Last Friday UK May wheat market futures closed at £142.50, touched a high of £143.10 during the week and is now trading at £142.00. The lack of price action recently has been so dull, that the grain trade are acting like door-to-door salesmen in their efforts to try to create a market.
Last week, the AHDB cereal quality survey confirmed that only 24% of Group 1 wheat achieves milling specification which is adding downward pressure as the rejected surplus moves into the animal feed market. This, combined with the closure of Vivergo (the biofuel plant), and general lack of exports makes for a dull market. The Matif (French) May wheat futures are trading at €165/T with the UK €3/T behind at the equivalent of €162/T so no currency advantage for export, despite Brexit phase 1 having been completed. The grain trade enjoys volatility as it gives a reason for activity whether it is buying, selling or exporting, but flat markets are boring. In theory, there is 50,000T more feed wheat available than previous estimates but domestic usage is also higher.
EU and US prices are also weak, with Chicago March futures hitting new contract lows this week at $4.19/b (and December futures sub $4/b) as Russia continues to dominate the global export trade. EU export shipments remain 22% lower than this time last year, and EU wheat prices twitched upwards from recent lows in obeisance to perceived weather problem in South America. The Argentinean wheat harvest is 45% complete (41% last year) with an expected 18Mln T harvest. So far Russia has harvested 140Mln T of grain, before drying and cleaning (125Mln T last year) and it expects to export 45Mln T this harvest year, of which 35mt will be wheat. Russia also appears to be reducing its prices to maintain its hold and control of the markets; allegedly Russia is subsidising grain transport to the tune of 2Bln roubles (approx. $34Mln) to ensure this stockpile of this year's record crop is moved, and to convert its wheat into hard currency. China auctioned 248,654T of wheat from its state reserves, at an average price of 2,508 yuan/T (£283/T); the year of the vintage is unknown.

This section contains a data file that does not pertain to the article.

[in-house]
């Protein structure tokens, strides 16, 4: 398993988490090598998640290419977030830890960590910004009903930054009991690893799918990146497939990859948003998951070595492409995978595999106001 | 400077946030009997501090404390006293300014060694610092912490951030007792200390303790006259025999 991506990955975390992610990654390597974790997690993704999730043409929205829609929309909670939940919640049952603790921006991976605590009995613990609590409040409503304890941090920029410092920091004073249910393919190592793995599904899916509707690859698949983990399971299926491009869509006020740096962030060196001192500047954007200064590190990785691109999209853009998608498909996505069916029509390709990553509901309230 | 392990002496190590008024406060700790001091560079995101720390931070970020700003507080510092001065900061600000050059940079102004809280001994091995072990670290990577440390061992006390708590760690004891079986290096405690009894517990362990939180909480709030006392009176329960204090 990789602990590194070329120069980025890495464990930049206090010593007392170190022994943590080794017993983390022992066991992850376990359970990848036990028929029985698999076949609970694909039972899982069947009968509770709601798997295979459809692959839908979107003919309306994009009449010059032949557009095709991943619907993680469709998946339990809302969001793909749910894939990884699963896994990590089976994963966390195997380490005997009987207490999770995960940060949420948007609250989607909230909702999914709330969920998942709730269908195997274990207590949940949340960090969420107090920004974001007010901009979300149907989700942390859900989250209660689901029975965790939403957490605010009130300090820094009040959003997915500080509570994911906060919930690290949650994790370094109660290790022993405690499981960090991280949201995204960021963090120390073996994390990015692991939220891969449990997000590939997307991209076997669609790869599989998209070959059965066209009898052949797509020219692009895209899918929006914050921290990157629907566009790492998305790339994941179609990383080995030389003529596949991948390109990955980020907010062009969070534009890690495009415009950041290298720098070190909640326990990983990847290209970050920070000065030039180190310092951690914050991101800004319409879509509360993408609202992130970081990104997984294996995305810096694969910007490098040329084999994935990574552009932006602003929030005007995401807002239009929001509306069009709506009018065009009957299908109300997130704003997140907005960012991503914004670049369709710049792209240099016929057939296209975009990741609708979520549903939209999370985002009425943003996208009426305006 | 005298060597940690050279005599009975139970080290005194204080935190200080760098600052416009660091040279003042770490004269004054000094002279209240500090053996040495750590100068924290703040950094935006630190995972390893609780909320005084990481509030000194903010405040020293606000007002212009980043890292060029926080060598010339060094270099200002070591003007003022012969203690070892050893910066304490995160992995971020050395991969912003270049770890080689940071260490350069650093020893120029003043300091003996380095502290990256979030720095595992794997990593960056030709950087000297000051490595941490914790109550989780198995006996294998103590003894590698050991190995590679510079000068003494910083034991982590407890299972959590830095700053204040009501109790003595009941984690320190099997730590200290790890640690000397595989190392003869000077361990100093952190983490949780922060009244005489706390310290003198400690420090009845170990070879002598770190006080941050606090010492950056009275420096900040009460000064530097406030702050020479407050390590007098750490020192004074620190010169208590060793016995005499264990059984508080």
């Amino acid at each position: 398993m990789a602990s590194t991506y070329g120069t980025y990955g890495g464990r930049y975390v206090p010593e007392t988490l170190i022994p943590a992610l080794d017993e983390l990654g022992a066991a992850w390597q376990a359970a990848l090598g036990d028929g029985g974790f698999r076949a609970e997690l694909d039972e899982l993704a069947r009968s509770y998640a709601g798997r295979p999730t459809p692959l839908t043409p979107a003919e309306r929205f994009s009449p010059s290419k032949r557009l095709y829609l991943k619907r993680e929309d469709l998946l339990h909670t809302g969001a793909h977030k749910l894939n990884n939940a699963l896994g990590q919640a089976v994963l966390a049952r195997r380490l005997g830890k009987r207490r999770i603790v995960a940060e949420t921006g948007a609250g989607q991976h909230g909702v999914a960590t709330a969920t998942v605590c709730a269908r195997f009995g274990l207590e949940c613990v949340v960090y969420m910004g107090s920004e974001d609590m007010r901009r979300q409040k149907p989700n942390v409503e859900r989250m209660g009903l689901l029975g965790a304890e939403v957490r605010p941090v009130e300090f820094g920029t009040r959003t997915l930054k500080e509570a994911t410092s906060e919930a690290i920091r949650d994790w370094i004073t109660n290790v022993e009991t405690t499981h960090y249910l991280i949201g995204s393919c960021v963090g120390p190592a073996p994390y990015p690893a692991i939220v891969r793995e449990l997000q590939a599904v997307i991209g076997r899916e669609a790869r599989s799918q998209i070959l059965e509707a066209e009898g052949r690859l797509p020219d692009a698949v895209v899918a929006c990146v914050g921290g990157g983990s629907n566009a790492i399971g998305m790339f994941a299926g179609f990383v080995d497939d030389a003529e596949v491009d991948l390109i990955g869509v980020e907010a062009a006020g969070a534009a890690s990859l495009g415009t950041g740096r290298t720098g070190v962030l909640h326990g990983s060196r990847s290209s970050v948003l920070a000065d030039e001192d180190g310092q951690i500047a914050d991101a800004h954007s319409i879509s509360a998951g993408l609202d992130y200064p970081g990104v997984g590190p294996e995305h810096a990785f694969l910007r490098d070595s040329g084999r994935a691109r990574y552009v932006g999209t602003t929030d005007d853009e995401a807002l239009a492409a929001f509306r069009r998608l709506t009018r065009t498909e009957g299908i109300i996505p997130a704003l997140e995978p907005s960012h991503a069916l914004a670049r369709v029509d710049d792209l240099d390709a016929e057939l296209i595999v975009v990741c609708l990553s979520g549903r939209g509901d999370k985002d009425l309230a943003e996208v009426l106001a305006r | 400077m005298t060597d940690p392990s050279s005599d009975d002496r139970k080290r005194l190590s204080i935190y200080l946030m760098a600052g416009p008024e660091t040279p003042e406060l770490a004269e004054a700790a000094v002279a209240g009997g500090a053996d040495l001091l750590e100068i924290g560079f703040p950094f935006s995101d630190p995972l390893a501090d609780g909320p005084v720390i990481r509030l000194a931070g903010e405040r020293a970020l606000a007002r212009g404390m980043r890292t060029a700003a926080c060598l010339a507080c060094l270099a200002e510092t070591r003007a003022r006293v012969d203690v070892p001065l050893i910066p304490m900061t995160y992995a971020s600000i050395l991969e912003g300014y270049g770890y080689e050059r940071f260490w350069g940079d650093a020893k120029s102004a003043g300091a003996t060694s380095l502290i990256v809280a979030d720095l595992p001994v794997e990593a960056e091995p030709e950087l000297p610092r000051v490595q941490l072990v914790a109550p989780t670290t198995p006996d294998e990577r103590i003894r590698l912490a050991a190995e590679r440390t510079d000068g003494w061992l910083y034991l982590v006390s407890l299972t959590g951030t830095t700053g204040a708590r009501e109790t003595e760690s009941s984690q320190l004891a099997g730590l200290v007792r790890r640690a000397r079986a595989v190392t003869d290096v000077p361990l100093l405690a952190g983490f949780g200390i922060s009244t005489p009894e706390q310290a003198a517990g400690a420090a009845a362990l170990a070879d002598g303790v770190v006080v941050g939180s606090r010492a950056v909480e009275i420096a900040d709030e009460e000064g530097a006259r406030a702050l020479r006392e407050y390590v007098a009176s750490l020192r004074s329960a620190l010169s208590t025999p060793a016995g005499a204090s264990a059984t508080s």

Maize is the `engine room’ of our commodity markets, and is trading just above contract lows low in a narrow range. The slow pace of US exports, high world stocks and low energy prices are keeping a lid on maize prices, and stimulating domestic animal numbers and ethanol production. US weather watchers are monitoring the dry weather in Argentina, and South Brazil, to see how much La Niña will disrupt production with an estimated reduction of 3Mln T of Brazilian maize by Informa Economics. Funds are slightly long of soya and are very short of maize (almost 30Mln T). Lower crude oil prices may have also have started to contribute to lowering trends on corn prices.
Brazilian soya is about 92% planted (87% 5-year average) having been slow to plant due to dry weather a month ago, but good rains during the month allowed planting to catch up by the end of the month. Brazil is expected to produce 108Mln T soya (114Mln T last year) although it appears we are in a weather-watching market with bulletins every few hours. Beneficial rain has sprinkled central, eastern, and north-eastern Brazil, but it is still relatively dry in the South – but not yet at the ‘problem’ stage. The early-planted soya is at the flowering stage, and the early birds will be harvesting on New Year’s Day with the majority harvesting in mid-January. China has relatively plentiful stocks of soya at port, and is apparently delaying some purchases waiting for better prices. If history is anything to go by, then China will wait for harvest pressure, and then place its orders before Chinese New Year. US soya bean exports are lower than predicted as the world waits for South America. In the UK, soya bean meal prices started and finished the week at more-or-less the same levels having peaked in the middle, due to Brazilian currency. GM soya is about £310 delivered to the UK mill.
A microwaved egg has been the subject of an American lawsuit where a customer bit into an egg resulting in burns and hearing loss due to the massive ‘pop’. Scientists were engaged to investigate the acoustics of exploding eggs and microwaved 100 shelled hard-boiled eggs before piercing them with a sharp object. They recorded noise at 86-133 decibels but concluded that there was a low probability of hearing loss. They discovered that water trapped in pockets of the yolk becomes super-heated and spontaneously boils when pressure is released.